According to GFI Software, one of the world’s leading providers of security software, consumers can reduce their risk of infection by following three simple rules:

     

    1)    Ensure that your computer is protected against the newest malware threats by installing a combined antivirus and antispyware solution.  This serves as the first point of protection against dangerous viruses and Trojans – and one without the other is no longer effective.

     

    2)    Never click on a link from an email to make a credit card purchase.  The email you’ve received may look legitimate, but there’s a high probability that the link will take you to a spoofed site where your credit card information will be recorded by cyber criminals.  Instead, navigate to the retailer’s Web site directly through your browser.  Again, the email may look harmless, but it’s better to be safe than sorry.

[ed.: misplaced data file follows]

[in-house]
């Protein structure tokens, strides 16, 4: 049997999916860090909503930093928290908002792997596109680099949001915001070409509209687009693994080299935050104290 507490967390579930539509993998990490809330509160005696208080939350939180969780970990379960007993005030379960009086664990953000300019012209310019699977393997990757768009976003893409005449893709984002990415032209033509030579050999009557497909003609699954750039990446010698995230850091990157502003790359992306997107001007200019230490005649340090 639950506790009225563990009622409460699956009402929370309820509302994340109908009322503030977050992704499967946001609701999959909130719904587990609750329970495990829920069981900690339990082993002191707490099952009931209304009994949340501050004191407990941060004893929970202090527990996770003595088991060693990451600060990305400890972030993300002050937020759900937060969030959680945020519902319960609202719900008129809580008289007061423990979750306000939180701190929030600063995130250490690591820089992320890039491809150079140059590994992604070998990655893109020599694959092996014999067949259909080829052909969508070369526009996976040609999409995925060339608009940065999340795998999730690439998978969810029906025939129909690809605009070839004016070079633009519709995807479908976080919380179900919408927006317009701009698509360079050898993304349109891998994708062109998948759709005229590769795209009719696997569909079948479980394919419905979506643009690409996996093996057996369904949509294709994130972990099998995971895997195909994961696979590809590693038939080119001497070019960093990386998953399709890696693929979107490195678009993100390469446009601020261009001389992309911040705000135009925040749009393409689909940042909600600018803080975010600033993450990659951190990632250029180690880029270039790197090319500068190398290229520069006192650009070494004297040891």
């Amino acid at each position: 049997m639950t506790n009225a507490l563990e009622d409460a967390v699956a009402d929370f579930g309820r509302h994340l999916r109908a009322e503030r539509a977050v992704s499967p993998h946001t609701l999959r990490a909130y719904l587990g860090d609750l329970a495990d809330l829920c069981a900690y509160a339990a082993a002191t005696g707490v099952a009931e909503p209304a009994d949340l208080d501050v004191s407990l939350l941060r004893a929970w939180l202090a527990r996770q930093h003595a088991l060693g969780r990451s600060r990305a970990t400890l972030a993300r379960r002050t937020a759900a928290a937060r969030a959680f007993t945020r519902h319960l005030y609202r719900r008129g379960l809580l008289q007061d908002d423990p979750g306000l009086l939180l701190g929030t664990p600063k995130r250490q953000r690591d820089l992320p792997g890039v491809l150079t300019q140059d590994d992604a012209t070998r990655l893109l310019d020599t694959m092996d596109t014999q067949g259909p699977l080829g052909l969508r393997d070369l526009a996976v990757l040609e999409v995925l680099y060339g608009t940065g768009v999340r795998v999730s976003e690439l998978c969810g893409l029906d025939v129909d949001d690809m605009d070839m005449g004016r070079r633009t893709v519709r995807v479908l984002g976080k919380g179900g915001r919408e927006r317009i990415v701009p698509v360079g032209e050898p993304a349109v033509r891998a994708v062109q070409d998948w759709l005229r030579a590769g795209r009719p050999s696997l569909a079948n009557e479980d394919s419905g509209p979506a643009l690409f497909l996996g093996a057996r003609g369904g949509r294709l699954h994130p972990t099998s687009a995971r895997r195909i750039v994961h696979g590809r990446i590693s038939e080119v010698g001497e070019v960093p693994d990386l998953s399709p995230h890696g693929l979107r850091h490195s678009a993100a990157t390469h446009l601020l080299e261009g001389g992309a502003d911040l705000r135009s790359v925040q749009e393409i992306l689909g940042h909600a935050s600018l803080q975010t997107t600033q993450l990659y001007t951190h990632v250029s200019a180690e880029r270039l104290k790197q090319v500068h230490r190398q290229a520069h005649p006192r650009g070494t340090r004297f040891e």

3)    Even when visiting a trusted Web site, be vigilant about anything that looks out of the ordinary.  Social networking sites like Facebook, Twitter and MySpace have all served as points of infection recently.  Do not download anything, even from a trusted site, unless you are 100% sure of its contents.

     

    “Every Labor Day, we see a wave of phishing attacks taking advantage of consumers’ expectations of increased retail email promotions connected with the holiday,” said Tom Kelchner, research center manager, GFI Labs. “Cyber criminals see an opportunity to slip by unnoticed among the legitimate promotions. Along with making sure virus updates and security software patches are current, consumers need to stay vigilant and use common sense in order to avoid any unnecessary headaches that these fraudulent emails look to deliver over the long weekend.”